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Syria cell 'may plot to strike US'

An al-Qaida cell in Syria targeted in American airstrikes last month could still be working on a plan to attack the US or its allies and is "looking to do it very, very soon", the head of the FBI says.

"Given our visibility, we know they're serious people, bent on destruction," FBI director James Comey said.

The Khorasan Group, a small but battle-hardened band of al-Qaida veterans from Afghanistan and Pakistan, was the target of US strikes near Aleppo in Syria.

Mr Comey said the militants were "working and, you know, may still be working on an effort to attack the United States or our allies, and looking to do it very, very soon".

Senior US officials have not said whether the group's plots have been disrupted.

Mr Comey told CBS' 60 Minutes that the US believes there are about a dozen Americans fighting alongside extremist groups in Syria.

He said if someone has fought alongside the Islamic State militant group and tries to come back to the US the authorities "will track them very carefully".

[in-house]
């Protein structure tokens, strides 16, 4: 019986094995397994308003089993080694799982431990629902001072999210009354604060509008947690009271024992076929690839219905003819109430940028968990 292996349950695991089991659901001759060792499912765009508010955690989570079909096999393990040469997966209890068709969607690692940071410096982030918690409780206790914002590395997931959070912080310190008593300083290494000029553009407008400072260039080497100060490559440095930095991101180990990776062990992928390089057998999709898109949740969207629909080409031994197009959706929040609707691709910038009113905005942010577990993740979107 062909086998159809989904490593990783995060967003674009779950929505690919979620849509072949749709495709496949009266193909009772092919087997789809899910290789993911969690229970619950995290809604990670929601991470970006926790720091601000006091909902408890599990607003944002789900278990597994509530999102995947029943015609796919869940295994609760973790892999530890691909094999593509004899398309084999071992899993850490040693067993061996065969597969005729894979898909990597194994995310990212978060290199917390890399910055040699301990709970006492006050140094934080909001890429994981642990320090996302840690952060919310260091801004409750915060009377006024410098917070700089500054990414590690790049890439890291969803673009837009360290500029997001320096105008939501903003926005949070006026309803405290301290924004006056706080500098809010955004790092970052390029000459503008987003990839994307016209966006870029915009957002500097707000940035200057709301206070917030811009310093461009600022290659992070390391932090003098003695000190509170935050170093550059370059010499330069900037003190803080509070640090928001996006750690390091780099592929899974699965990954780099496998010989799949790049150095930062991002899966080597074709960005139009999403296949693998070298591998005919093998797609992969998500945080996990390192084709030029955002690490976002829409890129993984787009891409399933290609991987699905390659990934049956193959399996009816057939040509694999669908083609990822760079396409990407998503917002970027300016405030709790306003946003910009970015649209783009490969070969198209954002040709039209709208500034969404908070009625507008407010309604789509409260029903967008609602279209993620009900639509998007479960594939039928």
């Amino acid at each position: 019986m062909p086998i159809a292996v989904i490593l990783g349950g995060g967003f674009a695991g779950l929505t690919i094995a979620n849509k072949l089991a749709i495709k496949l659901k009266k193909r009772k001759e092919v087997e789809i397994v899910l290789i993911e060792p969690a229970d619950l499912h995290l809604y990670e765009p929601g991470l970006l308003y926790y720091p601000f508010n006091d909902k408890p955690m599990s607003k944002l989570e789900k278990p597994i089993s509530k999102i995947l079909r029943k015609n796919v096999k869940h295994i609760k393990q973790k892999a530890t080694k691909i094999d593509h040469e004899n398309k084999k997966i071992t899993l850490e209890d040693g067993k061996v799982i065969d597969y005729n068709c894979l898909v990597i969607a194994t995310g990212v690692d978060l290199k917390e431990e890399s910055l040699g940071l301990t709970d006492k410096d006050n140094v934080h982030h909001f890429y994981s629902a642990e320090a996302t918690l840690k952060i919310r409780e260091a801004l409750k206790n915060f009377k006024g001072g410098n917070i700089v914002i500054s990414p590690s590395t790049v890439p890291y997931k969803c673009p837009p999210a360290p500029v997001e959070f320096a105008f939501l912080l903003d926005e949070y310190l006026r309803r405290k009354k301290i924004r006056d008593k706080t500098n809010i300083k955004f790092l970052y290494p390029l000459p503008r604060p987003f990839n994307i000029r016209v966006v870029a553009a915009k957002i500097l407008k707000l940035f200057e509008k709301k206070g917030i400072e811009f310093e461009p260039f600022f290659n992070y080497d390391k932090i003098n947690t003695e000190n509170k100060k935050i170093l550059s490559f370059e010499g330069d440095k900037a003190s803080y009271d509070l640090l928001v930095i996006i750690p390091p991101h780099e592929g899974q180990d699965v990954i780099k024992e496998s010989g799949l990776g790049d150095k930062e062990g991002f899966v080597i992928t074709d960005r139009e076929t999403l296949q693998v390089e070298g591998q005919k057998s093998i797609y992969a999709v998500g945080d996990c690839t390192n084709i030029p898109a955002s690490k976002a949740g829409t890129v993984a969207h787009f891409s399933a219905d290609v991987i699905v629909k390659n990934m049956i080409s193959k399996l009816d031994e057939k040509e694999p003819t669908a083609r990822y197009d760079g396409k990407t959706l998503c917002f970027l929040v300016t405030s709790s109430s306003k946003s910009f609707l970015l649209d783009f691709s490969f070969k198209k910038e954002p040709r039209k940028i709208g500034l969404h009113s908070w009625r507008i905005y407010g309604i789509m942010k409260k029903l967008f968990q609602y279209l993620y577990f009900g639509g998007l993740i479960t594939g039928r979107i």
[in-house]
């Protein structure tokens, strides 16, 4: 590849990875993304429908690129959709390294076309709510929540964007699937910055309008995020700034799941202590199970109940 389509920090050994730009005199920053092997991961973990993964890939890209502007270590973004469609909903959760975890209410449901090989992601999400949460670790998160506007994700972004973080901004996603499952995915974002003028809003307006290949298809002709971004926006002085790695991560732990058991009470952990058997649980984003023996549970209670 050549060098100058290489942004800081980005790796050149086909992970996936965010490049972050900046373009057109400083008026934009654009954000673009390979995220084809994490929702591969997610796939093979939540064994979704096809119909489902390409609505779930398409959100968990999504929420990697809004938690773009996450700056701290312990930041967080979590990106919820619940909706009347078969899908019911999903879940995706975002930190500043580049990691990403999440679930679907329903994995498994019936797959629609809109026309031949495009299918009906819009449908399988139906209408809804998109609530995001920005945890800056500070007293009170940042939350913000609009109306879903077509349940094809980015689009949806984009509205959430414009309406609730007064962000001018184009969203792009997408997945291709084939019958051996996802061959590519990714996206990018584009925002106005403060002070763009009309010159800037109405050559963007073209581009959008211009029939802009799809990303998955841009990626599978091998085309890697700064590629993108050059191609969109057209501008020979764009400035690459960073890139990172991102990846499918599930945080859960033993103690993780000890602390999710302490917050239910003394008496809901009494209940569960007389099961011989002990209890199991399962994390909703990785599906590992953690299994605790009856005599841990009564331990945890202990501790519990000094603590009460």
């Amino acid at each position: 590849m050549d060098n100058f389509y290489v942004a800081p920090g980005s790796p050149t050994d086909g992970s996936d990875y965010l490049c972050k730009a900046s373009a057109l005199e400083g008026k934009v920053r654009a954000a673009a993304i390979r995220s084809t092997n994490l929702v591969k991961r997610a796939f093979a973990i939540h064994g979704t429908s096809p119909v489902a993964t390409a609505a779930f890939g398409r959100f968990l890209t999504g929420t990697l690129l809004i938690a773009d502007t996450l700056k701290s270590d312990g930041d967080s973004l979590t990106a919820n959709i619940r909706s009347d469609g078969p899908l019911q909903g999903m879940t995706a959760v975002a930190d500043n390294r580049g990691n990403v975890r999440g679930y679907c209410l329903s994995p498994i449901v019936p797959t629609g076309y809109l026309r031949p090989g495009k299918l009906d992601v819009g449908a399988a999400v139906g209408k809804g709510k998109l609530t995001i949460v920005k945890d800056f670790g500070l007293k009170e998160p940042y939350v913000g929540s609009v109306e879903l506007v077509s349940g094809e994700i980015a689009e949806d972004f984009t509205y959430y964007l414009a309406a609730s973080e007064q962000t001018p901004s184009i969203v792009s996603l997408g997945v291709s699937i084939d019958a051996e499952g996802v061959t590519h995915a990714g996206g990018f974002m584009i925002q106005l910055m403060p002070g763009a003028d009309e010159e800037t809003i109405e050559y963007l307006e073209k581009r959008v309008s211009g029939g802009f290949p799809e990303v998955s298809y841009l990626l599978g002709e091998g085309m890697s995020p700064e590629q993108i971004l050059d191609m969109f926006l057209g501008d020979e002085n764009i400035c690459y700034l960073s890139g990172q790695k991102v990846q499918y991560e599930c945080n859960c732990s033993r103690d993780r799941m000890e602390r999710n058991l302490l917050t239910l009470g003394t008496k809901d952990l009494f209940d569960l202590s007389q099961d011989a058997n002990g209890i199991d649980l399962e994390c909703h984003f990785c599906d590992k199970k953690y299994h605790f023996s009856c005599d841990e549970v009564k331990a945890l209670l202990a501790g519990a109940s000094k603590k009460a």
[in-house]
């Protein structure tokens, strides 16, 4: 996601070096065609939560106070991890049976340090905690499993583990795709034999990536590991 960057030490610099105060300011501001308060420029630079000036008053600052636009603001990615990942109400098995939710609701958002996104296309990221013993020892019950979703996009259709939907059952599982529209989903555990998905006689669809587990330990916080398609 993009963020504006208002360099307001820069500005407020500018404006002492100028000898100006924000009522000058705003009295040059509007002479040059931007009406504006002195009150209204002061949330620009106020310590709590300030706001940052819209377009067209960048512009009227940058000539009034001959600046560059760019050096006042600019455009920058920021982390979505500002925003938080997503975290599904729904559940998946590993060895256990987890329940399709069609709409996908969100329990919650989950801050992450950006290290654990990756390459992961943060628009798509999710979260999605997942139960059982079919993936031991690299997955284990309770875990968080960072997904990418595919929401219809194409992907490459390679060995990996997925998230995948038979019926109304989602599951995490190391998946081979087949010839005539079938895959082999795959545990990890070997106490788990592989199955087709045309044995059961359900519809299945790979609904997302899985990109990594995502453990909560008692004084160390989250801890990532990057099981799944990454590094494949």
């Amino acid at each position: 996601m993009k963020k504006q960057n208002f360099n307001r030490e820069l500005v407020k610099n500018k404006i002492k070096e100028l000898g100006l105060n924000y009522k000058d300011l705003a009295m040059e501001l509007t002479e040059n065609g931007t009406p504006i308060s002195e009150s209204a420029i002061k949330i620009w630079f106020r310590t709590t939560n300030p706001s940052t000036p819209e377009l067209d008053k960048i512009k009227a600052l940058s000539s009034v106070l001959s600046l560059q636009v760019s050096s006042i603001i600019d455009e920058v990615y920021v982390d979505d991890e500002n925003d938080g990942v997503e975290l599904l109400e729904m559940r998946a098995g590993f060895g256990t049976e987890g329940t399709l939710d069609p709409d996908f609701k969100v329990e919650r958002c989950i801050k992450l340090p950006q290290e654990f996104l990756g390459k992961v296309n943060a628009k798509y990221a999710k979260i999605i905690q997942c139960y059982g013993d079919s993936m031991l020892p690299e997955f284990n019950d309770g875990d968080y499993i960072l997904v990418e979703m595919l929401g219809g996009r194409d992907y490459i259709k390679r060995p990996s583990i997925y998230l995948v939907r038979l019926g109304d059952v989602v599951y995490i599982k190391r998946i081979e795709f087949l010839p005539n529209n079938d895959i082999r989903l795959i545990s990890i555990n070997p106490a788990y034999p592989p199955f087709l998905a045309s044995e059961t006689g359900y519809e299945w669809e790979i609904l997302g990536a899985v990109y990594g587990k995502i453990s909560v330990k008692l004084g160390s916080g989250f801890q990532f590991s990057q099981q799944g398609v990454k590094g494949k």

He said Americans should have confidence in changes made since the September 11 2001 terrorist attacks, pointing to a government "better organised, better systems, better equipment, smarter deployment". He said: "We're better in every way that you'd want us to be since 9/11."

Mr Comey also addressed cybercrime, comparing Chinese computer hackers to a "drunk burglar" who steals with reckless abandon, costing the US economy billions of dollars every year.

He said the hackers target the intellectual property of US companies in China every day.

"They're kickin' in the front door, knocking over the vase, while they're walking out with your television set. They're just prolific. Their strategy seems to be: 'We'll just be everywhere all the time. And there's no way they can stop us'," Mr Comey said.

The Justice Department earlier this year announced a 31-count indictment against Chinese hackers accused of breaking into computer networks at steel companies and the manufacturers of solar and nuclear technology, with the goal of gaining a competitive advantage. China has denied the allegations.

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